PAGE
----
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How Do Promoted Pins on Pinterest Work?

Oh Pinterest, how I love thee!  You probably belong to every other social site out there, like Facebook and twitter, but have you ever heard of Pinterest?  I really do enjoy it.  It’s incredibly fun to use, but it can also help you get people to look at your pins which may or may not be relevant to your website or business, it can help get people to your website as well as your social sites, and it could make you some money if you use it right.  If you take a look at most Pinterest profiles, they have the name of the user, a verification checkmark, and probably some small spiel about that person, their website URL and any other pertinent websites like Facebook and twitter.  It’s very easy to use, and as mentioned, fun.  Pinterest is adding new things to not only help consumers and regular users use the website, but they are also trying to make it useful for businesses that use Pinterest as well.  One of the newer options Pinterest has added are called Promoted Pins.  These are fantastic and very useful! If you don’t use Pinterest yet (why aren’t you?!) or you are but you don’t know what Promoted Pins are, continue reading below for a crash course on what they are, how they work, how to set them up and much more!

Pinterest And Promoted Pins

If you already use Pinterest but not promoted pins or you don’t use either one, you are really missing out!  Brands have quite a few benefits when it comes to using one or the other or both which include; referral traffic, brand exposure, brand awareness, and obviously a targeted audience.

Picking Your Pins

Picking your pins is pretty easy, there are a few different ways of going about this, but I suggest this:  Using Analytics like Google Analytics or if you are a business user with a business account the Pinterest Stats, pick out the pins that have been giving you the most traffic to your website.  These pins are already pretty popular in your network for your specific identity or brand, so promoting them will only put jet fuel in the pin and make them even more popular and profitable.  Other options for picking pins:  Go to your business account, and view which pins have had the most clicks and most repins in 30 days.  Not even clicks to your website per se.  But, just clicks and repins in general.  Make sure that out of the handful of pins that have been repinned or reclicked, that they are YOUR pins i.e.; not someone else’s and that they go to your website.

Setting up Targeting

I think Pinterest has some of the best targeting options.  You can pick all sorts of terms like age, location, gender, even devices they use Pinterest on.  On adding terms “keywords” – make sure that you use terms that are relevant to your pin that you are posting.  For example, if you are creating a promoted pin about iPad Covers, make sure you use the keywords that are relevant to iPad covers like; iPad covers, iPad case, iPad leather covers, etc.  You can add specific terms by clicking the + button.  Pinterest will also suggest relevant terms to which you can pick specific terms or even add all if that’s what you really want to do.  The best thing you can do?  Make sure you pick at least 20 terms, both short and long tail keywords, for each promoted pin.  For each target you choose, including terms, you will see estimated weekly impressions either get lower or higher.  You don’t pay for impressions by the way; you pay for clicks so add as many terms as you can while still staying relevant!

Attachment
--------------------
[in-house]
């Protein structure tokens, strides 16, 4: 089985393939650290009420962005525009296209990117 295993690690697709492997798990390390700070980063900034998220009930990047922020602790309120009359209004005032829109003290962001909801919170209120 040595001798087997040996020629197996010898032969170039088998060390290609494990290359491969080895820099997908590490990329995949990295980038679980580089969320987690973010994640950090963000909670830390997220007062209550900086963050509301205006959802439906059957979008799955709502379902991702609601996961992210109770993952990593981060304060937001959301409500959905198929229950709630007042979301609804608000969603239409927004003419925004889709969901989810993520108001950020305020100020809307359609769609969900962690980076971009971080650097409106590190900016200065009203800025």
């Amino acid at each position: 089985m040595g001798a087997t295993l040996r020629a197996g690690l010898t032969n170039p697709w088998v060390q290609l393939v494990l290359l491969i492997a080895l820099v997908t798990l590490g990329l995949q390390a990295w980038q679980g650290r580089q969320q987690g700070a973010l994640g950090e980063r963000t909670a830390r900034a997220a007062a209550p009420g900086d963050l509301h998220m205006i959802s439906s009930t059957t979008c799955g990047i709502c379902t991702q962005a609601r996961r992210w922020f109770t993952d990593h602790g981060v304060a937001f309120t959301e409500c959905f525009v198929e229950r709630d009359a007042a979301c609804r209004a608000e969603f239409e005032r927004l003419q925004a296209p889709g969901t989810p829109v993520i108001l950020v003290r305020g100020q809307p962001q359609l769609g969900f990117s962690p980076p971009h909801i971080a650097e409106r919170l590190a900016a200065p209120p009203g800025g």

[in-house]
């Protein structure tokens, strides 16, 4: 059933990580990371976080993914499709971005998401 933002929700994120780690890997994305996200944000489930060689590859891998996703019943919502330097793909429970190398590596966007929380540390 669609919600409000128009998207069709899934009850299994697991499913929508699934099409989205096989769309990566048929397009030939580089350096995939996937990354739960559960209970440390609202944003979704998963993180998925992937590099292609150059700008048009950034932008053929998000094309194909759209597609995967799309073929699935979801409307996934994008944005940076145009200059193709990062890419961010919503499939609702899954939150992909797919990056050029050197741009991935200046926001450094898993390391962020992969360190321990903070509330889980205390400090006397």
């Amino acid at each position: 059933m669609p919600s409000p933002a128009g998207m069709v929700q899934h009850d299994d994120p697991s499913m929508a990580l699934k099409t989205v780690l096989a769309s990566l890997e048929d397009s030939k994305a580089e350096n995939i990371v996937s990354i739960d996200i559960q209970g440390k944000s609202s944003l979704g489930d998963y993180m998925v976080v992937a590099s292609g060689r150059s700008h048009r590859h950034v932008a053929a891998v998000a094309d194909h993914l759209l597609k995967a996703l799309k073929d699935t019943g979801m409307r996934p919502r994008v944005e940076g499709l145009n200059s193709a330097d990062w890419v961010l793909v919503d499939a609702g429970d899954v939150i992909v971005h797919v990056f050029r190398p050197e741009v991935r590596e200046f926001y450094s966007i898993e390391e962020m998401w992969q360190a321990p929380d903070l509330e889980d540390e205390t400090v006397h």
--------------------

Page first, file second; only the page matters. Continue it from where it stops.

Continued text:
Setting a Budget

I used Promoted Pins for one of my pins as a test; I put my CPC (cost per click) bid at 10 cents rather than the minimum 5 cents, just because I wanted to see how well it would turn out for me.  I also only did a 1 day campaign.  That’s where my mistake was.  It doesn’t matter if you buy a 5 cent CPC or 50 cent CPC, always always choose 10 days.  The CPC bid is not just about how much you are paying per click, but as Pinterest will also tell you, the more you bid i.e.; the higher your bid, the higher you will show on the results page where your pin is located.  So for example, I just looked right now, and The Gap has a promoted pin way at the tippy top of the home page.  I bet you anything; they paid way more than 10 cents per CPC.  Hell, they can afford it!  One of the things to remember about CPC is that if you have a competitive term, you will have to spend a little more money.  For example, if your term is something like iPad case, you might have to pay 10-15 cents per click, but it will be worth it and you will get a lot of different clicks from different people and views.

– Set up a CPC bid:  It has to be at least 5 cents.

– The higher your bid, the more people will see it, i.e. impressions, but remember, you don’t pay for impressions, just clicks, and yet impressions are so important folks!  Impressions = the chance of it getting clicked!

– Name your campaign

– Set the daily budget i.e.; how much you want to spend per day.  For example, if you set a CPC bid of 5 cents, and you make your daily budget be $10 a day for 1 day, then Pinterest will keep showing your add until you get 200 clicks.  If after that 1 day you only get 5 clicks, you only pay for 5 clicks, not 200.  That’s why it’s important to choose a good CPC bid AND choose 10 days, not 1 not 3 not even 7.  But, 10!  I suggest making it so that you have a $5 budget per day, but I am sure the big-wigs like The Gap have a much higher budget per day!

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